As anthropologists we are open to different ways of living, but not necessarily different ways of being in the world. Many anthropologists have challenged this as a double standard. We tend to treat all differences in subjective experience as cultural. If a shaman claims to be able to communicate with spirits, it is because the shaman holds a belief about spirits which comes from the shaman's cultural environment. Yet each one of us possesses the same capacity to access another conscious experience of the world as the shaman, if only we knew how. If we knew how, and if it was normal to take substances that changed our perception of the world, this changed perception of the world would inform how we saw the world. To the shaman, an anthropologist is blind.
This is a problem that anyone studying religion in a community will face if they are a nonbeliever. As a student, a professor of mine had a class project in which he interviewed members of a religious community that believed that they could create world peace through deep meditation. At the end of his series of interviews, he said to one of his informants, “I think I get it now. I finally see why you believe in meditation.” In reply, the informant said, “Um, no. Because if you did, you would join us.” It wasn't just a difference of cultural beliefs. His informant had a completely different conscious experience of the world, a different kind of mind. Indeed, this is something that people can learn. By learning, people can change their own neural architecture. For instance, the Christians of the Vineyard Church in southern California studied by Tanya Luhrmann say that they can “hear God” when they pray (Luhrmann 2004; see also Luhrmann et al. 2010, Luhrmann 2012). By this, they mean that they can literally hear a friendly, male voice. God speaks to these Christians about all sorts of things, from where their life is headed to what they should wear that day. They do not simply claim that this comes automatically. The Vineyard Christians tell a story of learning to hear the voice and to recognize it as God's voice, and many of them say that they have trouble achieving it while others experience it effortlessly. All of them start without the ability to learn God, and the most advanced can enter into a trance state in which they have a verbal conversation with an invisible being. This is a kind of training of the body that influences how they experience the world, rather than what they see or how they classify it. This is a challenge to psychic unity. Perhaps it is not the case that all people have the same kind of brain, at least not permanently. Instead all people have the same degree of neural plasticity, and the differences of culture are not merely in what we learn to see, but how it feels.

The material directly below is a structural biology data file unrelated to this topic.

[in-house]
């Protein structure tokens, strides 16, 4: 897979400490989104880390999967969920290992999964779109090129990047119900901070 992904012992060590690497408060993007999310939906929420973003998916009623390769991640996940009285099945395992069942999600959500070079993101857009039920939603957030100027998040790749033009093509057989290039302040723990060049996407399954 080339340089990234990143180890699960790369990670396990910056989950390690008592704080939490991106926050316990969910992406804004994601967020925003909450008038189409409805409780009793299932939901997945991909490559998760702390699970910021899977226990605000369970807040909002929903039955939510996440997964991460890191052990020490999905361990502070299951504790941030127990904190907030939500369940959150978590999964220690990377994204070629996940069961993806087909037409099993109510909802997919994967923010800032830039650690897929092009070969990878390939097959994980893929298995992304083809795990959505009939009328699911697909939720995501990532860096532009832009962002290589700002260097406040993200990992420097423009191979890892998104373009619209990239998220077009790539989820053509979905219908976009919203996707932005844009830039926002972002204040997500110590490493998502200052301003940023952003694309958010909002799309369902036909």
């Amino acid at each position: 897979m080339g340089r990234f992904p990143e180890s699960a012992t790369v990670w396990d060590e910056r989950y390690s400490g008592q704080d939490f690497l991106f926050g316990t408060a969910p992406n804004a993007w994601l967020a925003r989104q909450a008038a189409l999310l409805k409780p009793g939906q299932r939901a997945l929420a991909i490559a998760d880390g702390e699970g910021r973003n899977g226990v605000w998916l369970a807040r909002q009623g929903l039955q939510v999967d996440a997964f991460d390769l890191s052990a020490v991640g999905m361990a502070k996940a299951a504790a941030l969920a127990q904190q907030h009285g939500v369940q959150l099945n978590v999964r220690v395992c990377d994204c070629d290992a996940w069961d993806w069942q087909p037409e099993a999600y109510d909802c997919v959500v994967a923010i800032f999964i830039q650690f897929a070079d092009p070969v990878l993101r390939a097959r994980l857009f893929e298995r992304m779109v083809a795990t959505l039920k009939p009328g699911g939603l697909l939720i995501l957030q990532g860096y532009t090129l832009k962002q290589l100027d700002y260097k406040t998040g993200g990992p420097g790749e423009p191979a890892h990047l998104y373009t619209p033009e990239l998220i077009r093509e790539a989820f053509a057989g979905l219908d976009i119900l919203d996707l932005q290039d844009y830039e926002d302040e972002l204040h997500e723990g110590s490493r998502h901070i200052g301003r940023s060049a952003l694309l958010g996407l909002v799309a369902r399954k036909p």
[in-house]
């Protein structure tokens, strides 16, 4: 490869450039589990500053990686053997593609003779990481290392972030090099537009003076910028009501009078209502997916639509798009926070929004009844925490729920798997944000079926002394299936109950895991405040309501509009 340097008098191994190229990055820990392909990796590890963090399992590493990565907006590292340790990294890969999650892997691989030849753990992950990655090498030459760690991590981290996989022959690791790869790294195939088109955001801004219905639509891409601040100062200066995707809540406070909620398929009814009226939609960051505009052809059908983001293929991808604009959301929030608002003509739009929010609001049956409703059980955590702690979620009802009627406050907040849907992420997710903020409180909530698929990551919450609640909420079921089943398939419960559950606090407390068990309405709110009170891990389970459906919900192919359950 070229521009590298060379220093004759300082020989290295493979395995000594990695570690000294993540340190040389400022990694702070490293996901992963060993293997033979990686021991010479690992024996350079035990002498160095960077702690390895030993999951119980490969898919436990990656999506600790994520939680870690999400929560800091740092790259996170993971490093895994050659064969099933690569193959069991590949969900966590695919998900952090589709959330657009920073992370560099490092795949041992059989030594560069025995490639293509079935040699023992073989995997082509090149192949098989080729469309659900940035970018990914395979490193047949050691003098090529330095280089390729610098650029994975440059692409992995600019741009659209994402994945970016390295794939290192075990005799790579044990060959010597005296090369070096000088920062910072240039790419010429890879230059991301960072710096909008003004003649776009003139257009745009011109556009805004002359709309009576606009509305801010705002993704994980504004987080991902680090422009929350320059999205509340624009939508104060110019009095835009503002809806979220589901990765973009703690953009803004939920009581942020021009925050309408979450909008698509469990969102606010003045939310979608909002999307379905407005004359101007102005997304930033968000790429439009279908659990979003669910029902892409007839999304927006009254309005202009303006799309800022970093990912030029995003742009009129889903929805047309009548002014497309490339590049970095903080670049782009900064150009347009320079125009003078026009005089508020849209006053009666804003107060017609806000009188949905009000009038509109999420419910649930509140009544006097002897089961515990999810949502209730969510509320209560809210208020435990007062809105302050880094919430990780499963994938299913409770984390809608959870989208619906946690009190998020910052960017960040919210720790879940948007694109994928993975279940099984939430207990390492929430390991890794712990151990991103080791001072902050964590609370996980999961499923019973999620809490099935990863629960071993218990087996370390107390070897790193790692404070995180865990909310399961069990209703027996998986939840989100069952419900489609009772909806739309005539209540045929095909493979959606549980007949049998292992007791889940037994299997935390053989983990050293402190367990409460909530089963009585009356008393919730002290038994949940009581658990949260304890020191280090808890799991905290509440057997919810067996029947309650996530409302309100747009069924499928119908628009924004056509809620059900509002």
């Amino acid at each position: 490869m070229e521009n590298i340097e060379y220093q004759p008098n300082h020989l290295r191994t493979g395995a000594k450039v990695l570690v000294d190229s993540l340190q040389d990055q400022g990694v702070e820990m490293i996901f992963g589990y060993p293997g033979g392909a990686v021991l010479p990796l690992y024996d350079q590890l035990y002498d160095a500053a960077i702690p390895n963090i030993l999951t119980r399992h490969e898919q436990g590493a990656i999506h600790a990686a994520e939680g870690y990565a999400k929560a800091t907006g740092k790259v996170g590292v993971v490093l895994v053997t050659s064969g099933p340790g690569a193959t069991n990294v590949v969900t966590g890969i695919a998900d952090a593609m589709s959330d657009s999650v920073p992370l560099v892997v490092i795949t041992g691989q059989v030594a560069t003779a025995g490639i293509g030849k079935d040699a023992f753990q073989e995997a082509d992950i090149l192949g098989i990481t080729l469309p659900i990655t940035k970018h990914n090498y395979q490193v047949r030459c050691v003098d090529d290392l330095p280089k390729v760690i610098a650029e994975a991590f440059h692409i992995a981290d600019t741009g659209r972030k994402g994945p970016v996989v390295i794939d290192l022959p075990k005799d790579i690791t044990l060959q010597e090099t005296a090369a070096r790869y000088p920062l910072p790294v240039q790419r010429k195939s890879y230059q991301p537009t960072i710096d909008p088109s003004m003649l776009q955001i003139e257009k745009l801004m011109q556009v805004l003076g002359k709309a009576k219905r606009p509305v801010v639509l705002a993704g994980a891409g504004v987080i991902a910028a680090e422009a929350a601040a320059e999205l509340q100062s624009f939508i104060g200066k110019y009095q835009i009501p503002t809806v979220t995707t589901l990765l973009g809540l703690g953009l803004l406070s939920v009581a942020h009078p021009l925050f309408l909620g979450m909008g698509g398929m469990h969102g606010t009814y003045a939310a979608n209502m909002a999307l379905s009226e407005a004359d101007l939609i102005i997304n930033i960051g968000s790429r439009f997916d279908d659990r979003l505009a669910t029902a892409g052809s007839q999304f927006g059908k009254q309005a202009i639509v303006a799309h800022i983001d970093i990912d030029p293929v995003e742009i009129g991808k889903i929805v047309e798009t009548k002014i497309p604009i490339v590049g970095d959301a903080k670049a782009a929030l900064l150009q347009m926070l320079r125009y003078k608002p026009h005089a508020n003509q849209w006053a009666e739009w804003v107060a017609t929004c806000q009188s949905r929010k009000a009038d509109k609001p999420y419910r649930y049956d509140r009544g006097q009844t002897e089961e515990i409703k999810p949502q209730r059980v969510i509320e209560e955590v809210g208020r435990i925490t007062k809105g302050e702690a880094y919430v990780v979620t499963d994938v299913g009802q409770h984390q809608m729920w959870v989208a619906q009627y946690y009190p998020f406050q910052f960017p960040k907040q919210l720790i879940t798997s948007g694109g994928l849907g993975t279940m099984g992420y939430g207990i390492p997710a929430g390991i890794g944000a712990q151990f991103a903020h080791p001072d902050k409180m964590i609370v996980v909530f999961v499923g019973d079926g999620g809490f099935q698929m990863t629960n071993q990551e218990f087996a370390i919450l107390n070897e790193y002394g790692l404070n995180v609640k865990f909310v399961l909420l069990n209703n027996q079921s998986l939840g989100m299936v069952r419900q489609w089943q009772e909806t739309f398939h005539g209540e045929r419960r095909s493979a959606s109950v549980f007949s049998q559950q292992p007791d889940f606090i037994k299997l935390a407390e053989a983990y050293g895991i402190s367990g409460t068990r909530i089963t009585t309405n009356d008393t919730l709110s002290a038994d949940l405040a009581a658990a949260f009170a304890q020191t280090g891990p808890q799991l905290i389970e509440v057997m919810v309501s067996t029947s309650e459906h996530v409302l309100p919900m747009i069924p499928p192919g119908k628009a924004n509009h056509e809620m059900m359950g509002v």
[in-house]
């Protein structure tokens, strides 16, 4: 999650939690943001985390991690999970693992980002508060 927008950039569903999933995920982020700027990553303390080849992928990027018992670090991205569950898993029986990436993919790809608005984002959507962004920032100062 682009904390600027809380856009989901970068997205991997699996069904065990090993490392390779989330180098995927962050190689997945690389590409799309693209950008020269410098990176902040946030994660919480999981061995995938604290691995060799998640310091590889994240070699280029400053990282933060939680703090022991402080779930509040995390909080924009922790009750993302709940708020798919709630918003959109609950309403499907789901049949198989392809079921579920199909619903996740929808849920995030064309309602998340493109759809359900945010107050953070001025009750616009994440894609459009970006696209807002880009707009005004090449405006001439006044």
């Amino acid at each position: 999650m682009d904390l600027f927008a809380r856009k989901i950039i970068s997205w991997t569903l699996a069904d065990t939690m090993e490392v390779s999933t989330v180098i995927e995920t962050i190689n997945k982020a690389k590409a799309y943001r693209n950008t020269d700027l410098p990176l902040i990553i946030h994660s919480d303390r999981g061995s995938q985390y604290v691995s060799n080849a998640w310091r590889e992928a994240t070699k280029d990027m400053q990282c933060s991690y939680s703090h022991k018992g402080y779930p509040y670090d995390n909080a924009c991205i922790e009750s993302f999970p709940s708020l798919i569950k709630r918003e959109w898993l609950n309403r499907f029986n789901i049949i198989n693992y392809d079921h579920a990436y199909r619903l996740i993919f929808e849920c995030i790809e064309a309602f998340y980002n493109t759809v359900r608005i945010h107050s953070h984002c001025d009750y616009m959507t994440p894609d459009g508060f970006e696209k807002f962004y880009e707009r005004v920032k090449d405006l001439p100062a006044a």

Dockrill, Peter. 2016. “Consciousness Occurs in ‘Time Slices’ Lasting Only Milliseconds, Study Suggests.” ScienceAlert. April 14. Accessed May 28, 2020. https://www.sciencealert.com/consciousness-occurs-in-time-slices-lasting-only-milliseconds-study-suggests.
Luhrmann, T. M., Howard Nusbaum, and Ronald Thisted. 2010. “The Absorption Hypothesis: Learning to Hear God in Evangelical Christianity.” American Anthropologist 112 (1): 66–78. https://doi.org/10.1111/j.1548-1433.2009.01197.x.
Luhrmann, Tanya M. 2004. “Metakinesis: How God Becomes Intimate in Contemporary U.S. Christianity.” American Anthropologist 106 (3): 518–528. https://doi.org/10.1525/aa.2004.106.3.518.
——. 2012. When God Talks Back: Understanding the American Evangelical Relationship with God. New York: Knopf.
Tylor, Edward B. 1920. Primitive Culture. Vol. 1. London: John Murray. http://archive.org/details/in.ernet.dli.2015.42334.